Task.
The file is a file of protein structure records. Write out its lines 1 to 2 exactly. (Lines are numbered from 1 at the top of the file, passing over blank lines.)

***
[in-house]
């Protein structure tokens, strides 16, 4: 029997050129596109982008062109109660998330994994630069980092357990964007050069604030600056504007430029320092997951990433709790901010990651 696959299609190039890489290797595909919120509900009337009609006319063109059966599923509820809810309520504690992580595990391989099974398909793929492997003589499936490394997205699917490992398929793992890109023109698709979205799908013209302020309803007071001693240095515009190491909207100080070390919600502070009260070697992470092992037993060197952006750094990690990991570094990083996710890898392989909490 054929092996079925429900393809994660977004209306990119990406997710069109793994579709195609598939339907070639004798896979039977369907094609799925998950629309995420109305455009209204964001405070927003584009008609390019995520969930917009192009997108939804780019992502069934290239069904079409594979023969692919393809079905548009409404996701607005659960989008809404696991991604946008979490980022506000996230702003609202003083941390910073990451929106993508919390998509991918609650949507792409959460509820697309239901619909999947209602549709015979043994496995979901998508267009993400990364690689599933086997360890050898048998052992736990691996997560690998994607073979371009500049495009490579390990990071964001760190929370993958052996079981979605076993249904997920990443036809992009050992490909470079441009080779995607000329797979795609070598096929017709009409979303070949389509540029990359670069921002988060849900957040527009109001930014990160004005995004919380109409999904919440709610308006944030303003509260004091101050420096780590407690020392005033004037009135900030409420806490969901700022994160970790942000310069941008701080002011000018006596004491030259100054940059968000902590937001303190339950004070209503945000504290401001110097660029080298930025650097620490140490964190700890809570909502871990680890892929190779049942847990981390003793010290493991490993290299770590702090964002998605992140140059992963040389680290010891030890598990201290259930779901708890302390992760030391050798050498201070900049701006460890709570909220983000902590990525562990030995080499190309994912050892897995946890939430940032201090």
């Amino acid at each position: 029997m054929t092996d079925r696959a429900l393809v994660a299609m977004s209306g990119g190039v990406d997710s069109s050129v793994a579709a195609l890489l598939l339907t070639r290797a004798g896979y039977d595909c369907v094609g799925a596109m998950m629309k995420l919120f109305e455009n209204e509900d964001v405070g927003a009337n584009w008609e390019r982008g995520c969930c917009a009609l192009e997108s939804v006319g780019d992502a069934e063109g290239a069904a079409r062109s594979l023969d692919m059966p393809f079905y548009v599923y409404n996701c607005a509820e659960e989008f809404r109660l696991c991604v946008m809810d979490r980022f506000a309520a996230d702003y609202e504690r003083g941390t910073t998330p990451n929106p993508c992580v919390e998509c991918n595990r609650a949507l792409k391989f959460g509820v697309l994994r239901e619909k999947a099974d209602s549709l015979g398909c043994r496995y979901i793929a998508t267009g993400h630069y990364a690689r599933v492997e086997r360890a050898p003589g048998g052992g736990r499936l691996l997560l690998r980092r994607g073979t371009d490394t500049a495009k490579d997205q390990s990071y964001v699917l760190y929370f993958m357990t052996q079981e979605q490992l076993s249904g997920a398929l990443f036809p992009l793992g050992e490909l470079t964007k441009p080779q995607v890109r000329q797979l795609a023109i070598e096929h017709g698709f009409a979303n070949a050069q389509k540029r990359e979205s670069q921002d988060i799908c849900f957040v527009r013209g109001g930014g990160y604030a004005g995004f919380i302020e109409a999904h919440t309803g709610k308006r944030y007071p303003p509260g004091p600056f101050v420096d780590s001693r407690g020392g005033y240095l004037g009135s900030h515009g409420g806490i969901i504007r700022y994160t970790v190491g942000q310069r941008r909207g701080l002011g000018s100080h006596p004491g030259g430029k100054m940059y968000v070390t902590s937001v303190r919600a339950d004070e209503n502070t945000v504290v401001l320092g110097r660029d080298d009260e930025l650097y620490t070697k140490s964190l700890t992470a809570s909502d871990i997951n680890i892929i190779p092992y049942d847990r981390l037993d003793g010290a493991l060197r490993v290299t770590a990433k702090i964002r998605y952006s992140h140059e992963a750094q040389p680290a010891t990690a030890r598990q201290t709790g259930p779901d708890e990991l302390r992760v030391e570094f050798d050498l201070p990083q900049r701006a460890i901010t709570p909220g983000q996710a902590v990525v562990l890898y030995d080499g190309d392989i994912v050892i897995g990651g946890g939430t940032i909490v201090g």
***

[in-house]
């Protein structure tokens, strides 16, 4: 029997050129596109982008062109109660998330994994630069980092357990964007050069604030600056504007430029320092997951990433709790901010990651 696959299609190039890489290797595909919120509900009337009609006319063109059966599923509820809810309520504690992580595990391989099974398909793929492997003589499936490394997205699917490992398929793992890109023109698709979205799908013209302020309803007071001693240095515009190491909207100080070390919600502070009260070697992470092992037993060197952006750094990690990991570094990083996710890898392989909490 054929092996079925429900393809994660977004209306990119990406997710069109793994579709195609598939339907070639004798896979039977369907094609799925998950629309995420109305455009209204964001405070927003584009008609390019995520969930917009192009997108939804780019992502069934290239069904079409594979023969692919393809079905548009409404996701607005659960989008809404696991991604946008979490980022506000996230702003609202003083941390910073990451929106993508919390998509991918609650949507792409959460509820697309239901619909999947209602549709015979043994496995979901998508267009993400990364690689599933086997360890050898048998052992736990691996997560690998994607073979371009500049495009490579390990990071964001760190929370993958052996079981979605076993249904997920990443036809992009050992490909470079441009080779995607000329797979795609070598096929017709009409979303070949389509540029990359670069921002988060849900957040527009109001930014990160004005995004919380109409999904919440709610308006944030303003509260004091101050420096780590407690020392005033004037009135900030409420806490969901700022994160970790942000310069941008701080002011000018006596004491030259100054940059968000902590937001303190339950004070209503945000504290401001110097660029080298930025650097620490140490964190700890809570909502871990680890892929190779049942847990981390003793010290493991490993290299770590702090964002998605992140140059992963040389680290010891030890598990201290259930779901708890302390992760030391050798050498201070900049701006460890709570909220983000902590990525562990030995080499190309994912050892897995946890939430940032201090």